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This theatrical masterpiece takes place in Chicago in 1924 and tells the true story of two young men who embark on committing the perfect, Nietzsche inspired crime through murder!!! Richard and Nathan are best friends but also tentative lovers. Chicago, in fact, is a unique place in which the first organization for homosexual rights in America was established here in 1924. This allowed the free flowing openness of their relationship to blossom. Fast-forward to 2017 & the stage is set out well, props are inviting to thought and transmogrify an eerie atmosphere about a full auditorium. The tension in the air is palpable to all present. Accompanying the actors is a well-written and devised musical score played out with incredible dramatic impact. Period clothes and haircuts set the characters on fire !!!! Then all is quiet…

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Nathan Leopold, Jr. & Richard Loe

Thrill Me is a piece of historical truth,  hardly known in 21st century Europe, but was once the ‘Crime of the Century‘ in America.  Any insight to the darker side of human nature always intrigues the willing minds of a curious fellow human beings. Thrill Me provokes you, twists you, bends you and at times catapults you into a world of unanswerable questions. With a splash of wit and humour tossed in to lighten the mood in pockets, the tension is slightly subdued but never gone. You become transfixed and thrown into a murky world of violence, love , betrayal, child killing and treachery.. Bad faith can wait…

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A musical piece of theatre with the art of storytelling at the center. With a flawless delivery and execution of the songs and lines, Richard and Nathan become more believable with every word. A dark tale of two obsessive men that are fueled by so much destruction, which evidently causes the ultimate fall from grace. If you wish to be tried and tested from a psychological point of view, “Thrill Me” will take you to that place. Explosive & intense  is a mere understatement. A play that leaves you speechless and gets under your skin can only be achieved through great research and acting, & Thrill Me offers this in abundance. Put aside the subject matter and you are left with a spellbinding & beautifully crafted take on a delicate story of death and love.. a must see at this years 70th Edinburgh Fringe.

Reviewer : Raymondo

five-stars

The Marriage of Kim K

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C Venues
Aug 11-15, 17-22, 24-28 (21.50)

Brilliant! Brilliant! Brilliant!
A unique and very clever stage production bubbling Andy Warhol Art Pop Panache. A love Story told in three parts that coexist together through the medium of Opera. With a String quartet and a Hip Hop band, blending classical music with funky electronica, this is a feast for senses, that is at once lovely to witness. The cast are all extremely good looking and the genius of the book and stagecraft is nothing less than entertainment at its very, very best. Like a sailor to a siren I had been drawn to the beauty of The Countess singing her part in The Marriage Of Figaro on The Royal Mile after afternoon prayers in Saint Giles. The Countess had a face that was equally as beautiful as her voice. but it was her voice that stole me. So I pleaded with the Mumble editor to arrange for me to review this magic piece work. What I witnessed in this capacity  was not what I was expecting. But this made things delightfully entertaining.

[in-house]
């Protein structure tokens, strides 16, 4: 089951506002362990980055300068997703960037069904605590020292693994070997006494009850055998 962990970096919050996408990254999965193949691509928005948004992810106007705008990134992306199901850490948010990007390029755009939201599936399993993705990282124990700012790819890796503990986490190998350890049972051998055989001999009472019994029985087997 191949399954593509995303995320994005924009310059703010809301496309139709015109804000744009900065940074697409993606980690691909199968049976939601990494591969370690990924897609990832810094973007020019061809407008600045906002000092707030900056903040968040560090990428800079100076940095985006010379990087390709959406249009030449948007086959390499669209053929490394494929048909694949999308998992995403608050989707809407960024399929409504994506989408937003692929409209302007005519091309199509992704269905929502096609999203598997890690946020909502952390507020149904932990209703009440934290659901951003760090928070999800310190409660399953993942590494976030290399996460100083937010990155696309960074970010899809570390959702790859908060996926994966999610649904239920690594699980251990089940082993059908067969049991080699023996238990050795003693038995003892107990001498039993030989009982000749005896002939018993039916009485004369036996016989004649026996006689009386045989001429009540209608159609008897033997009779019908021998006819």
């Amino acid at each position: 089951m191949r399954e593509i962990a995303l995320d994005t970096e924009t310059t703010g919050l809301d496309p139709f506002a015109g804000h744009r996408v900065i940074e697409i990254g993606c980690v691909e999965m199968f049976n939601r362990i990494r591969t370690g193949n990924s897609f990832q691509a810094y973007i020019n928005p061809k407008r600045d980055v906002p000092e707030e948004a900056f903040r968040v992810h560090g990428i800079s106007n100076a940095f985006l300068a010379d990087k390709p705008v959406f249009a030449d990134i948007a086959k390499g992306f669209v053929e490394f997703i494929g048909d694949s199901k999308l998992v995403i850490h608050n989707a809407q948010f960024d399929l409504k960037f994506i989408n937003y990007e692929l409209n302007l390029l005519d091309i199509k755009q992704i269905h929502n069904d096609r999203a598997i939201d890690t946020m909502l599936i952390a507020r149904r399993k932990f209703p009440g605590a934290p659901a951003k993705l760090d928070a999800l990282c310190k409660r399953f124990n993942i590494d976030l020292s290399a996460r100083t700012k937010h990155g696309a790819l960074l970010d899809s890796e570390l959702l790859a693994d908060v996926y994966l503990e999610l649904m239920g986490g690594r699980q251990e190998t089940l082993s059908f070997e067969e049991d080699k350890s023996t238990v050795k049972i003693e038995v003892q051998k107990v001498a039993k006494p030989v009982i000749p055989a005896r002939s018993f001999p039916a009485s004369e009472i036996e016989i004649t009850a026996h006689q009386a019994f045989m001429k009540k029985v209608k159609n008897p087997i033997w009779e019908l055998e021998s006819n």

It all begins with the heroes of the show settling in on the cuddle couch. Amelia has just secured a job as a Lawyer and Stephen is a struggling composer, both are at the end of a busy day & Amelia wants to watch Kim Kardashian’s televised 72 day marriage with NBA Basketball Star Kris Humphries , while Stephen wants to watch The Marriage of Figaro. At first compromise with the remote control for the telly is workable. Now this is when the stagecraft bursts alive and the switch between Rhythm and Blues and a chamber orchestra becomes palatable. When the remote control was pressed by Amelia, her choice was represented on the left side of the stage. Kim all figure hugging pants and lace sexiness, with the passion of a new married couple, Kris all butch muscular testosterone with one thing on his mind and it wasnae basketball.

When Stephen takes control of the box we are taken back in time to the Marriage Of Figaro. The Count is being a bit of a canute, wooing Wwmen with his literary skills, The Countess gets wind of this and this is where the problems start. Both the Count and the Countess looked fantastic. All period frills and elegant ball gowns. It was right up Divine’s street, Once a New Romantic always a New Romantic. So on the right hand of the stage a fully blown opera. With the Countess giving a mesmerising performance (Divine was awestruck) this is when the stage lighting was brought into full effect. Two marriages on the brink of collapse and one relationship struggling because of telly choices. All sung in fine voice. Sexy & marvellous & sexy entertainment indeed.